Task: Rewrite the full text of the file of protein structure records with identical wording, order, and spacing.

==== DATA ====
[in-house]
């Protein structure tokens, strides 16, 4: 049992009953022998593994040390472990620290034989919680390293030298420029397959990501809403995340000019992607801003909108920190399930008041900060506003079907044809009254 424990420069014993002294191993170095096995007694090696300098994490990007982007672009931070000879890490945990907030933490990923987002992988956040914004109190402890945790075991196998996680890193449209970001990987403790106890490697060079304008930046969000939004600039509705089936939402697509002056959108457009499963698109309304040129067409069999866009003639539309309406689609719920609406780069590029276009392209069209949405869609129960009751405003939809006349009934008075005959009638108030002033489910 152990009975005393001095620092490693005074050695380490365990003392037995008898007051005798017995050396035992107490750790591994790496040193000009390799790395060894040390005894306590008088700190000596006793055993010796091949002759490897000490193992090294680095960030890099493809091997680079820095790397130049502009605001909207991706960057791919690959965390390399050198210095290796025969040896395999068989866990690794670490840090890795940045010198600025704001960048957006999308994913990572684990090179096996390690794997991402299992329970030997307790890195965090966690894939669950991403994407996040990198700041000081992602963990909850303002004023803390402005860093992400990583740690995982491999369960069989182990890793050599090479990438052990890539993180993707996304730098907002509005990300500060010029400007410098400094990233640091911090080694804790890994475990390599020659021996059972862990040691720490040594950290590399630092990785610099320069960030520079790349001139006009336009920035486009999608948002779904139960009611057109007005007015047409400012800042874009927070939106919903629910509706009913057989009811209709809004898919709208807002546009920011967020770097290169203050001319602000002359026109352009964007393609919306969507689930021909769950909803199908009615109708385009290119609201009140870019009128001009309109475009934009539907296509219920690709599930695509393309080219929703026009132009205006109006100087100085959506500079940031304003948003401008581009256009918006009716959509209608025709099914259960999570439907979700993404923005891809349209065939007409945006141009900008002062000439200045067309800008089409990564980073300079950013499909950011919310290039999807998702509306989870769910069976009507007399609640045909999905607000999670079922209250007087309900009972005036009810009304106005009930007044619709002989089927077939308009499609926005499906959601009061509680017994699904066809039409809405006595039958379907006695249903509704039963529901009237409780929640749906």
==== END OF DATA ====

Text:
[in-house]
């Protein structure tokens, strides 16, 4: 049992009953022998593994040390472990620290034989919680390293030298420029397959990501809403995340000019992607801003909108920190399930008041900060506003079907044809009254 424990420069014993002294191993170095096995007694090696300098994490990007982007672009931070000879890490945990907030933490990923987002992988956040914004109190402890945790075991196998996680890193449209970001990987403790106890490697060079304008930046969000939004600039509705089936939402697509002056959108457009499963698109309304040129067409069999866009003639539309309406689609719920609406780069590029276009392209069209949405869609129960009751405003939809006349009934008075005959009638108030002033489910 152990009975005393001095620092490693005074050695380490365990003392037995008898007051005798017995050396035992107490750790591994790496040193000009390799790395060894040390005894306590008088700190000596006793055993010796091949002759490897000490193992090294680095960030890099493809091997680079820095790397130049502009605001909207991706960057791919690959965390390399050198210095290796025969040896395999068989866990690794670490840090890795940045010198600025704001960048957006999308994913990572684990090179096996390690794997991402299992329970030997307790890195965090966690894939669950991403994407996040990198700041000081992602963990909850303002004023803390402005860093992400990583740690995982491999369960069989182990890793050599090479990438052990890539993180993707996304730098907002509005990300500060010029400007410098400094990233640091911090080694804790890994475990390599020659021996059972862990040691720490040594950290590399630092990785610099320069960030520079790349001139006009336009920035486009999608948002779904139960009611057109007005007015047409400012800042874009927070939106919903629910509706009913057989009811209709809004898919709208807002546009920011967020770097290169203050001319602000002359026109352009964007393609919306969507689930021909769950909803199908009615109708385009290119609201009140870019009128001009309109475009934009539907296509219920690709599930695509393309080219929703026009132009205006109006100087100085959506500079940031304003948003401008581009256009918006009716959509209608025709099914259960999570439907979700993404923005891809349209065939007409945006141009900008002062000439200045067309800008089409990564980073300079950013499909950011919310290039999807998702509306989870769910069976009507007399609640045909999905607000999670079922209250007087309900009972005036009810009304106005009930007044619709002989089927077939308009499609926005499906959601009061509680017994699904066809039409809405006595039958379907006695249903509704039963529901009237409780929640749906």